Disney’s Pinocchio had the top hat-wearing, tailcoat-bearing Jiminy Cricket who followed him around as his conscience. Jiminy kept Pinocchio from many unwise acts, but most governments have less overt ways of guiding decisions towards public good.
One team in Portugal has taken up the task. “We see ourselves as a conscience for digital transformation,” says Jorge Lagarto, Director at Portugal’s public sector innovation unit LabX. It seeks to make government services more inclusive and accessible as new tech comes to the fore. A big part of its strategy is engaging citizens to ensure any changes serve their needs.
The unit started in 2016 under the Administrative Modernisation Agency, where it works alongside two other units to redesign public services. The Agency is now operating under the Secretary of State for Digitalisation and Administrative Modernisation, in the direct scope of the prime minister. This will give LabX more freedom to coordinate across public agencies, and is also testament to the impact of its work. Lagarto shares its strategy for designing citizen-centered public services.
Design inclusive services
LabX is prioritising inclusivity as it redesigns public services. “It’s very important for us to make sure that the Portuguese services are universal and they are available to everyone,” Lagarto says.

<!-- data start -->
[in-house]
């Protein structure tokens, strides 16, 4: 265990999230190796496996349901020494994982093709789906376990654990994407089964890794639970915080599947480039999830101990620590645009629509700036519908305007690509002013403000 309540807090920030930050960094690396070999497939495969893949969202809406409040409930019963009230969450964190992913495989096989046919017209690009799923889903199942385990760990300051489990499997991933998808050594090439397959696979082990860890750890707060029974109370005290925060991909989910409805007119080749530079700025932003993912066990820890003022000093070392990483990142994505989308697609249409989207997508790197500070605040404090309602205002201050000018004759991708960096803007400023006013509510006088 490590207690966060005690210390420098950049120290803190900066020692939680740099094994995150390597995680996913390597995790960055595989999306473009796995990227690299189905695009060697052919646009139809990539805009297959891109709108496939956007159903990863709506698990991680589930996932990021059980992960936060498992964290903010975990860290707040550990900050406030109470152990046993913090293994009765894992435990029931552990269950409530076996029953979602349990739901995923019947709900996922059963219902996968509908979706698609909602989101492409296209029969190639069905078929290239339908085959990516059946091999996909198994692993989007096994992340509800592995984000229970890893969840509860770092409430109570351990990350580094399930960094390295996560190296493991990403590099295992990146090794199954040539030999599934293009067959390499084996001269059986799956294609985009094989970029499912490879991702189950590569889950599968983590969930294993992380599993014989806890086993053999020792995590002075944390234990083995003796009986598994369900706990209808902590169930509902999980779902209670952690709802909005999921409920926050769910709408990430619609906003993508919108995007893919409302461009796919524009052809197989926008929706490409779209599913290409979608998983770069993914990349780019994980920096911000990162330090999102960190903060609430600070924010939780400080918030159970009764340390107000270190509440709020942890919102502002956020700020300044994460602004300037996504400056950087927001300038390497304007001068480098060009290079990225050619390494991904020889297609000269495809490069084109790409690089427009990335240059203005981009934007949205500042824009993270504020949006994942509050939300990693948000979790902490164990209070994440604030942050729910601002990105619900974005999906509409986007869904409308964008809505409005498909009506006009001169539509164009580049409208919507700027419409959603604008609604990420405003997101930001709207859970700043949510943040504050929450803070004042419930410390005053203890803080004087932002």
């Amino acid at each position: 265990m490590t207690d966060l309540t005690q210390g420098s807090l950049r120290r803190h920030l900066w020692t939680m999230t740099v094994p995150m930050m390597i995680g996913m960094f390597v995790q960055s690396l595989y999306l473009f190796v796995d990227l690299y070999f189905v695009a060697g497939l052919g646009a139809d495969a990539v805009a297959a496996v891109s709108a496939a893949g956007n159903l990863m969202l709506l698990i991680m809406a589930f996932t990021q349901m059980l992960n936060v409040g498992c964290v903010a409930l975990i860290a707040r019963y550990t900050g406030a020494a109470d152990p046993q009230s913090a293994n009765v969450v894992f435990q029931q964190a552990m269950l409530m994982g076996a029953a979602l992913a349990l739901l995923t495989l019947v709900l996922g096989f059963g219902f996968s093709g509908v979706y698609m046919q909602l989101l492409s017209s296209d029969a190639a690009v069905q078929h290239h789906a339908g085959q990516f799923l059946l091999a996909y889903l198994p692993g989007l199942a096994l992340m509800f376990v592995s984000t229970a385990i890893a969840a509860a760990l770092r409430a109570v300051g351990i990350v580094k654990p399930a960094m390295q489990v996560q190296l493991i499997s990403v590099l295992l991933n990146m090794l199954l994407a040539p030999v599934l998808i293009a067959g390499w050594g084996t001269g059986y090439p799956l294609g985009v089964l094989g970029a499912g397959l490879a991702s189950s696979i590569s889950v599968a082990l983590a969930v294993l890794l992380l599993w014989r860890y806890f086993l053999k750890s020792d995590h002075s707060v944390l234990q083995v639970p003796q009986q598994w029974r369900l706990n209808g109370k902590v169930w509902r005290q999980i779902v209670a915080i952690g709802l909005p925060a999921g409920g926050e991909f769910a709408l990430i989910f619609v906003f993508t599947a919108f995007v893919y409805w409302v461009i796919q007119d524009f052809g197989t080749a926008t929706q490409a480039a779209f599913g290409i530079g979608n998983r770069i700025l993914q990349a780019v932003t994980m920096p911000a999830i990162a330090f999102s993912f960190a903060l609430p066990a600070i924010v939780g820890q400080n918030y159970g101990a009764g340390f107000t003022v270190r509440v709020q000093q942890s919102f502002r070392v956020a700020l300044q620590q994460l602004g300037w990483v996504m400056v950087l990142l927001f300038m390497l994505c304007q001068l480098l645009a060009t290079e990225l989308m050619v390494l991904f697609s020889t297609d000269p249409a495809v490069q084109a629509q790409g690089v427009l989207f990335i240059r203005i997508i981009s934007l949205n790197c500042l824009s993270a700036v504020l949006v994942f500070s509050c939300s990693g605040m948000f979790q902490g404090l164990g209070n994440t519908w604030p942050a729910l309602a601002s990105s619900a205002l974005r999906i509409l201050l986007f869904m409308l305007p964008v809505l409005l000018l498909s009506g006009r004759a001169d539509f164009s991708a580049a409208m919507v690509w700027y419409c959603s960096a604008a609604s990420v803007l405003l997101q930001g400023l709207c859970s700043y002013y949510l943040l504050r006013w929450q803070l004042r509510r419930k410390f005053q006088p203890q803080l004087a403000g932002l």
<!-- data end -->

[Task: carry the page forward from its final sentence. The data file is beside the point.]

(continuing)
One big lesson from the pandemic was the need to provide public services through the telephone, on top of physical and online channels. “We have this very old population in some parts of the country, that when the physical services closed during the pandemic, they don’t have the ability to use the digital services,” he explains.
The team is looking to make services more accessible next. It is considering how to publish information so it remains accessible for the visually impaired, for instance.
Lean on community partners
LabX relies heavily on citizen engagement and feedback when improving services to ensure they meet real needs. But it’s difficult for one team to be in touch with all demographics within the country.
The team works through a “belt of amplifiers”, consisting of associations and civil society groups for this. “It’s very important to bring them to the centre of the design process for policies and services, because they are points of contact with the citizens,” says Lagarto.
Community associations are particularly important when LabX trialled new citizen services. It has set up living labs where public officials test new services with the public for two weeks.
It’s crucial that these pilots engage a wide range of citizens. But budgets often run tight in the public sector, and LabX doesn’t have the resources to recruit on its own. It found associations were helpful in bringing in diverse crowds, Lagarto shares.
This approach was helpful as well when calling for donations of specific blood types. LabX partnered with Islamic and African community leaders as the nation was lacking supplies for those groups, he says.
It also worked with the Portuguese Institute of Youth and Sports to study how to incentivise young people to use digital public services. More than 90 per cent of public services are digital, but only about half the population uses them, he notes.